10 Top Retirement Planning Tips
Let us help you to get the most from your retirement. You need to look at finances and seek advice if needed, also think about making the transition from work to retirement as smooth as possible. It can prove difficult going from full time work to being at home.
1 - Get a pension forecast
Six months before you retire, you need to contact your current and previous pension providers to find out what your final pension will be and how it will be paid to you.
If you've been enrolled in a workplace pension scheme, contact the pension trustee to find out how much you'll get. If you have a personal pension, then contact the provider.
You can get a state pension forecast on the government's website. The Pension Service should contact you four months before you retire to tell you if you need to claim your state pension. If they haven't contacted you, you should contact them on 0808 100 2658.
You should also let HMRC know you are retiring four months beforehand.
2 - Keep on working
Make the change gradual. Phased Retirement can be a good way of making the transition a successful one, it will also help with funds. With retirement years lasting longer, many people are finding that their savings aren't stretching as far as they thought they would.
If phased retirement isn't something that appeals or possible then think about starting a new interest, before you retire if you can.
3 - Defer the date you take your pension income
An option may be to defer the date on which you start taking your pension income - this can increase your income because your savings have longer to build up and your pension will be payable for a shorter period.
4 - Make a Budget
One of the biggest retirement mistakes people make is spending too much too soon. Having a retirement budget is important. A retirement budget ensures that you'll be able to make smart choices about the retirement lifestyle you want.
We can help you with making a retirement budget. You'l need past bank statements and credit card bils so we can understand your existing outgoings and where changes can be made (if any).
Of all the factors that will affect your retirement income : inflation, savings, investments, spending and income, spending is the one thing you have the most control over.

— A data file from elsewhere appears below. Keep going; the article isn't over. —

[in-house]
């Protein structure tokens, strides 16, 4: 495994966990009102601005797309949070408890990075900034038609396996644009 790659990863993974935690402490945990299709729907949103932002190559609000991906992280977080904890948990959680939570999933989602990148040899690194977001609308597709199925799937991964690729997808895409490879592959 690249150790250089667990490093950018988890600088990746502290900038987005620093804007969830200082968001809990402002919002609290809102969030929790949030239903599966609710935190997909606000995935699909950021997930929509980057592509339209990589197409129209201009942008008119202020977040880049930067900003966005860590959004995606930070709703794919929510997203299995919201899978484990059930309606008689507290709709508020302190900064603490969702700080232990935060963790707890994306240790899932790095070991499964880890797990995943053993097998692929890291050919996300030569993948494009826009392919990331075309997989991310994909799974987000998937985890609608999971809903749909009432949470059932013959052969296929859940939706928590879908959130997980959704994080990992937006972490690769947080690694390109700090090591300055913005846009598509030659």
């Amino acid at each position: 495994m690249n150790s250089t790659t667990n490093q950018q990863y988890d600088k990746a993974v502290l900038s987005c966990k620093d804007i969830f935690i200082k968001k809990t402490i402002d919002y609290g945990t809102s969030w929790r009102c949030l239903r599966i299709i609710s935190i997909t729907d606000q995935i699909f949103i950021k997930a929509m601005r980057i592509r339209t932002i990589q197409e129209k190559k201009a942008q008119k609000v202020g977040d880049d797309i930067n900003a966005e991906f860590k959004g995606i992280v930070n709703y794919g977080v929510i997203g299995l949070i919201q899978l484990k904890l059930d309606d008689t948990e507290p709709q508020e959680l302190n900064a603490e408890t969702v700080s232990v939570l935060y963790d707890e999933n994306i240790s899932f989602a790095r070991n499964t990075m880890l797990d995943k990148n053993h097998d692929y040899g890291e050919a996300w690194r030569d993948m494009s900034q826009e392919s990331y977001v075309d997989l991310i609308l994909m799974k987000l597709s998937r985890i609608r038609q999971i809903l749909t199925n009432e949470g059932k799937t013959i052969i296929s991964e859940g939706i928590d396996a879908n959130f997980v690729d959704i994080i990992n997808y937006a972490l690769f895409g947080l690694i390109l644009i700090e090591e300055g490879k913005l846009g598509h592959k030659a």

Making and sticking to a budget is one way to make your retirement income go further.
5 - Identify possible cuts in your spending
Once you've made a budget it will be easier to identify areas where you're spending more than you might have expected, and also where you think you could easily spend less.
6 - Claim any benefits
Find out if you're eligible for pension credit, which can top up your basic state pension to £151.20 (2015/16) for single people and £230.85 for couples. You should also register for the winter fuel allowance, which can be worth up to £300, and you may be eligible for the cold weather payment, if you're claiming certain benefits.
7 - Downsizing
Downsizing can be a useful way to convert some of your wealth into financial assets that can be used for other retirement expenses. It can be a necessary survival strategy that could stretch your savings across your retirement years.
Living on a smaller scale may mean fewer expenses, such lower maintenance costs, and lower utility bills. Although you do need to consider the drop in value of your current home, fees and commissions on selling your existing property.
8 - Make time for yourself
Being retired may mean you have more time to do the things you've always wanted to.
You may have something in mind that you've always wanted to do? It could be a new interest, volunteering, travelling or even learning a new skill.
New leisure pursuits / interests
During retirement you will hopefully have more time for your leisure activities, or you may be looking for a new interest or activity to enjoy in your spare time.
There may be lots of local groups in your area that could catch your interest, your local library or internet is a good place to start.
Volunteering in retirement
Older people can bring a wealth of skills and expertise to volunteering. Volunteering is also a good way to make new friends and improve general levels of health and fitness and by passing on your skills you can make a difference to people's lives.
9 - Stay Active
It's never too late to start exercising to improve your health, even if you're about to retire.
Getting into a rut when you're retired can easily happen, particularly if live by yourself. Local gyms (or swimming pools) are often very supportive of older people and can help with a plan that suits and often a budget too.
Exercise can be good for your mental health as well as your physical health and a great way to meet new friends.
10 - Consider getting some advice
Last but not least consider seeking financial advice. If you have particularly complex needs in retirement, have built up multiple pension pots, or need help with investments, it's well worth getting a second opinion.